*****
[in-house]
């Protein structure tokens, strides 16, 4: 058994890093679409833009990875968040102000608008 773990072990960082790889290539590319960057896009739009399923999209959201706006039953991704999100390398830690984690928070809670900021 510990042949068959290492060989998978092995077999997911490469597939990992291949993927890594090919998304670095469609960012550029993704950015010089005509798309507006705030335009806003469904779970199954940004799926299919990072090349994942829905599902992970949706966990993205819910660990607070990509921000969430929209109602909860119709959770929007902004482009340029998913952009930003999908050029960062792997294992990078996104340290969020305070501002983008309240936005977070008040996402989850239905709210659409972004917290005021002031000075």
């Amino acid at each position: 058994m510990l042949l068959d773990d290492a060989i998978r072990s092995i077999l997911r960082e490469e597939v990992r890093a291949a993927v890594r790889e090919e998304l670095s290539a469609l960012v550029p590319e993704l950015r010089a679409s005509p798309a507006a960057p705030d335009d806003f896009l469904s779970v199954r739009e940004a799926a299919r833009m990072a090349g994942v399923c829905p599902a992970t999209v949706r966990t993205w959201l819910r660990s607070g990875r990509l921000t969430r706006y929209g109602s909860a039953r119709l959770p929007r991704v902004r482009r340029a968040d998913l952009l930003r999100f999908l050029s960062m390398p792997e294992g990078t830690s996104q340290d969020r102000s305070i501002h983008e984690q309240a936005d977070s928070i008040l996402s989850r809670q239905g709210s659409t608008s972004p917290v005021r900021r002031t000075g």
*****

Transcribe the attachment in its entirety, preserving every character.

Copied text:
[in-house]
């Protein structure tokens, strides 16, 4: 058994890093679409833009990875968040102000608008 773990072990960082790889290539590319960057896009739009399923999209959201706006039953991704999100390398830690984690928070809670900021 510990042949068959290492060989998978092995077999997911490469597939990992291949993927890594090919998304670095469609960012550029993704950015010089005509798309507006705030335009806003469904779970199954940004799926299919990072090349994942829905599902992970949706966990993205819910660990607070990509921000969430929209109602909860119709959770929007902004482009340029998913952009930003999908050029960062792997294992990078996104340290969020305070501002983008309240936005977070008040996402989850239905709210659409972004917290005021002031000075």
């Amino acid at each position: 058994m510990l042949l068959d773990d290492a060989i998978r072990s092995i077999l997911r960082e490469e597939v990992r890093a291949a993927v890594r790889e090919e998304l670095s290539a469609l960012v550029p590319e993704l950015r010089a679409s005509p798309a507006a960057p705030d335009d806003f896009l469904s779970v199954r739009e940004a799926a299919r833009m990072a090349g994942v399923c829905p599902a992970t999209v949706r966990t993205w959201l819910r660990s607070g990875r990509l921000t969430r706006y929209g109602s909860a039953r119709l959770p929007r991704v902004r482009r340029a968040d998913l952009l930003r999100f999908l050029s960062m390398p792997e294992g990078t830690s996104q340290d969020r102000s305070i501002h983008e984690q309240a936005d977070s928070i008040l996402s989850r809670q239905g709210s659409t608008s972004p917290v005021r900021r002031t000075g």